These shows of short ‘subjects’ quickly spread throughout the country, and came to the New Theatre in Oxford as early as September 1896 as part of a show called The Gay Princess, which was enthusiastically received. Soon, animated pictures were to be seen as sideshows at fairs throughout Oxfordshire, and in 1904 there were six separate picture shows at St Giles Fair in Oxford.

As films got longer and became more established, permanent homes had to be found. In Oxford, films were a regular part of shows at the Lyric Hall/Empire Theatre/Palace Cinema in Cowley Road; the Oxford University and City Baths and Wash House in Castle Street became the Oxford Electric Theatre in 1910; and the East Oxford Picture Palace in Jeune Street opened in 1911. This latter is still operating as The Ultimate Picture Palace, despite closure from 1917-1976! The Oxford Cinematograph Theatre in George Street and the Electra Palace followed, and the North Oxford Kinema in Walton Street (now the Phoenix) opened in 1913.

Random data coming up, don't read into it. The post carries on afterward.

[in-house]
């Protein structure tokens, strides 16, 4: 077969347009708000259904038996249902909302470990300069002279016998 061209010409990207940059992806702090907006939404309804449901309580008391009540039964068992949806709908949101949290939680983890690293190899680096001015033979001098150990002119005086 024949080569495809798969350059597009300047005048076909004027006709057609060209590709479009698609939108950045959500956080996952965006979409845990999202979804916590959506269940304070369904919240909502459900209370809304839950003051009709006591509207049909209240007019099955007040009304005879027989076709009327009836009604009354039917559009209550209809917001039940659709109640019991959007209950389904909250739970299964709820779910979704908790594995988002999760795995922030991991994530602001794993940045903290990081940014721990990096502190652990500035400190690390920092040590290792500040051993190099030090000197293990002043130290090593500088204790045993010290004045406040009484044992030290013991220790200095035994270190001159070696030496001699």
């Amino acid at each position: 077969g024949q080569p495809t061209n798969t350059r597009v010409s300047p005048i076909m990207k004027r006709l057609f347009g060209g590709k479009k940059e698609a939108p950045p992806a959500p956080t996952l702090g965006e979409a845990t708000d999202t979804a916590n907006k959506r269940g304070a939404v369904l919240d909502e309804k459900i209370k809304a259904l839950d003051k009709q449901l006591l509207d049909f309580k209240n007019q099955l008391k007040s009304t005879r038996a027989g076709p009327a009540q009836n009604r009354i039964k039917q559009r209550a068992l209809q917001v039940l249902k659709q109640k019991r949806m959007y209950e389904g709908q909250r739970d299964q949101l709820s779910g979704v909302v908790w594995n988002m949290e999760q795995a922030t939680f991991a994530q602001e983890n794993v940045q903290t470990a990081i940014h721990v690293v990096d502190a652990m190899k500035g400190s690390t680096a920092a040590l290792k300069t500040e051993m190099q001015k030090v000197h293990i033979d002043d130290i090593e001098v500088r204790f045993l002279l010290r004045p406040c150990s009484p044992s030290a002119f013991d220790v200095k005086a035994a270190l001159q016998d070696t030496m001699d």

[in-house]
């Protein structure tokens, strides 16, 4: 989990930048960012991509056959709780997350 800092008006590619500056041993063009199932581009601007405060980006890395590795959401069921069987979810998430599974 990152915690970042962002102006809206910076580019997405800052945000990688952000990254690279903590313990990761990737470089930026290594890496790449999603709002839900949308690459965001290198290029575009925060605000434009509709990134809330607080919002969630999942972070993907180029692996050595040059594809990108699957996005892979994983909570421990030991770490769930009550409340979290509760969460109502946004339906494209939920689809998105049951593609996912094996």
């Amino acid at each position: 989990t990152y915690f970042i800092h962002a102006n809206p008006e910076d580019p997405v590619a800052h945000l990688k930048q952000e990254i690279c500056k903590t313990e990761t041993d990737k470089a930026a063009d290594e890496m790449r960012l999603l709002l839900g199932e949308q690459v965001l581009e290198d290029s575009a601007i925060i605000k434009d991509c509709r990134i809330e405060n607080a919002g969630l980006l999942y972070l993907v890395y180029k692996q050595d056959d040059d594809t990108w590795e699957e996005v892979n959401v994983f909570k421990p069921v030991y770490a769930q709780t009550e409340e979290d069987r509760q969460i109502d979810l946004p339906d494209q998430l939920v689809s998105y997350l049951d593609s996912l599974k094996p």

Of the supers which opened from 1930 onwards, the Majestic in Botley Road was notable for its conversion into an emergency evacuee centre in 1940, never to reopen as a cinema. The Ritz became the home of Todd-AO, with The Sound of Music running for 58 weeks in 1965/66.

The Huddleston family of Witney built The Sterling in Kidlington, opening in 1938, based on the expected Garden City project which was curtailed by the outbreak of war. With over 900 seats it struggled until the RAF started pilot training at the airfield. The memories of Cyril and Kathleen Hawken were recorded, and extracts and photographs illustrated the life of this moderne-style cinema until its closure at the end of 1977.

Cinemas opened in the main towns and several villages of Oxfordshire, only to close from 1960 onwards due to television. However, over the last few years, several new cinemas have opened, the most recent being the Curzon in Westgate and the Guildhall Abingdon.

 

Ian Meyrick is the author of Oxfordshire Cinemas and The Ultimate Survivor. He is Vice-Chair of the Cinema Theatre Association.